Step three: Leverage your business plan and team to raise capital, most likely from high networth accredited investors. Again, in the U.S., this type of capital raise is governed by State and Federal regulations. Your “high-speed, low-drag”, law firm should be involved from the start of your company building process. In this step, you better know the team, product, market, and proposed ROI forwards and backwards. Be sure someone on the team can tell the story in an honest, non-embellished way. There are a number of books that can help you. My favorite is Guy Kawasaki’s “The Art of the Start 2.0: The Time-Tested, Battle-Hardened Guide for Anyone Starting Anything” (Guy Kawasaki, @GuyKawaski, 2015).
Step four: After securing funding try to gain a minimal viable product (MVP). Funders are becoming increasing wary of funding research projects that cannot be sustainable.
Step five: With a MVP, proof of honest and frugal financial stewardship, a focus on generating an ROI, consider launching a STO.
Step six: Pick either a Regulation D (Reg D) offering or Regulation A (Reg A) offering.
A Reg D only allows raising capital from U.S. accredited investors. If you want to gain non-U.S. investors, add a Regulation S (Reg S).
A Reg A allows raising capital from both accredited and non-accredited investors, domestically and internationally. This is the regulation that Knowbella Tech chose to pursue under the expert guidance and leadership of our law firm.
Which is cheaper: The Reg D/S or Reg A? Depends on the variables such as doing a roadshow, networking with investors who care about your story, and the amount of work required to achieve the filing. Generally speaking the Reg D route is the cheapest, followed by the Reg D/S combination, and most expensively the Reg A. The Reg A is generally more expensive because it requires nearly the same amount of cost as an IPO. As such, Reg A is frequently known as a “mini-IPO”. As usual, ask your big bad law firm which is best for you. If you use a Midwestern law firm and your company is not too complex, expect around $100,000.00.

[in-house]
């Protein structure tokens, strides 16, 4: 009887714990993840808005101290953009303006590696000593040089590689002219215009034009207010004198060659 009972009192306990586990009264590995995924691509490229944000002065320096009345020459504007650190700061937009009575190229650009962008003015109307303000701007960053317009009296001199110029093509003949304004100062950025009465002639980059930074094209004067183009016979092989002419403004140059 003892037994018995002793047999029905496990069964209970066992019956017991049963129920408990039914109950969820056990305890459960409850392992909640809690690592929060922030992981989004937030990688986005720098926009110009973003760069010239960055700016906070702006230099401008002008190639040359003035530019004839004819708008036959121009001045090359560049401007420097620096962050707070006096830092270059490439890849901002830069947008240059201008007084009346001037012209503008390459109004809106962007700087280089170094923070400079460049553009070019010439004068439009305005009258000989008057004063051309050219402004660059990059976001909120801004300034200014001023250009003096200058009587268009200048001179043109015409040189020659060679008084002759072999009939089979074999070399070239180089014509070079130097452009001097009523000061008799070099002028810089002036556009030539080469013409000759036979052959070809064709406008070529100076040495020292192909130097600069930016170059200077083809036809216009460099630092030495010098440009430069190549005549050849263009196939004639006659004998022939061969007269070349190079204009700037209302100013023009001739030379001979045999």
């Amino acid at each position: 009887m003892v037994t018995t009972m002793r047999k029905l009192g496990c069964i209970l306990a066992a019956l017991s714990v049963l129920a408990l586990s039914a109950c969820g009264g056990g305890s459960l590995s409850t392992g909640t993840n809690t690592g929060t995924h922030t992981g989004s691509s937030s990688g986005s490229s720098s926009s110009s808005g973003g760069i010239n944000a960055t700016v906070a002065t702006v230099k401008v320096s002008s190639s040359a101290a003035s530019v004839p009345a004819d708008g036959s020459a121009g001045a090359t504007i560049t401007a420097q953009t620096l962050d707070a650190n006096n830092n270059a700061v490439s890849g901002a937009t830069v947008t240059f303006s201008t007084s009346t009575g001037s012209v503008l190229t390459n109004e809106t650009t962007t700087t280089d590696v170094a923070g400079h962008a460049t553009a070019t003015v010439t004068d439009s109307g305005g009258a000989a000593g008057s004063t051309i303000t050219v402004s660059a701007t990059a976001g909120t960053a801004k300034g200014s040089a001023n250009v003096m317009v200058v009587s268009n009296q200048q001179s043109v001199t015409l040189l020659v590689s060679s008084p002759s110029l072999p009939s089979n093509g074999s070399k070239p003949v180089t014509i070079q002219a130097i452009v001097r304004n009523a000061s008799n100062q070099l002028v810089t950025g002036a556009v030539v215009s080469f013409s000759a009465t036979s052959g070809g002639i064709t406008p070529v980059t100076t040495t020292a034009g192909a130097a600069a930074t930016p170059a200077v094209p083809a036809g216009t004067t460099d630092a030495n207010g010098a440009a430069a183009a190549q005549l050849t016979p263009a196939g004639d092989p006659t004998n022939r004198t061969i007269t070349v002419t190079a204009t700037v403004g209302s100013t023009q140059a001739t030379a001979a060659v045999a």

Step seven: Assuming you gain permission from the SEC to do an STO, recognize other regulatory requirements including interstate money transfer, taxes, and state securities authorities.
Step eight: Do not sleep. You are working for your investors, customers, and token holders.
- Barkeloo is not a lawyer. He does not pretend to be a lawyer. Nothing in this posting is legal advice.
- Barkeloo is not an accountant. He does not pretend to be an accountant. Nothing in this posting is financial advice.
- Lastly, Barkeloo is not a bot!
 Stan Higgins, SEC Chief Clayton: ‘Every ICO I’ve Seen Is a Security’, https://www.coindesk.com/sec-chief-clayton-every-ico-ive-seen-security/, 06 Feb 2018.
 Jay Clayton, Statement on Cryptocurrencies and Initial Coin Offerings, https://www.sec.gov/news/public-statement/statement-clayton-2017-12-11, 11 Dec 2017.
 Gareth Jenkinson, Unpacking the 5 Biggest Cryptocurrency Scams, https://cointelegraph.com/news/unpacking-the-5-biggest-cryptocurrency-scams, 18 Apr 2018.
 North American Securities Administrators Association (NASSA), State and Provincial Securities Regulators Conduct Coordinated International Crypto Crackdown, http://www.nasaa.org/45121/state-and-provincial-securities-regulators-conduct-coordinated-international-crypto-crackdown-2/, 21 May 2018.
 Jay Clayton, Statement on NASAA’s Announcement of Enforcement Sweep Targeting Fraudulent ICOs and Crypto-asset Investment Products, https://www.sec.gov/news/public-statement/statement-nasaas-announcement-enforcement-sweep-targeting-fraudulent-icos-and, 22 May 2018.
 Dan Mangan, ‘Pharma bro’ fraudster Martin Shkreli: I want to serve prison in a minimum-security federal camp, https://www.cnbc.com/2018/03/14/martin-shkreli-asks-to-serve-fraud-sentence-in-minimum-security-camp.html, 14 Mar 2018.
 Dylan Lewis, What’s a Mini-IPO?, https://www.fool.com/investing/2017/10/03/whats-a-mini-ipo.aspx, 03 Oct 2017.
 Legal Information Institute, Fiduciary Duty, https://www.law.cornell.edu/wex/fiduciary_duty, July 2016.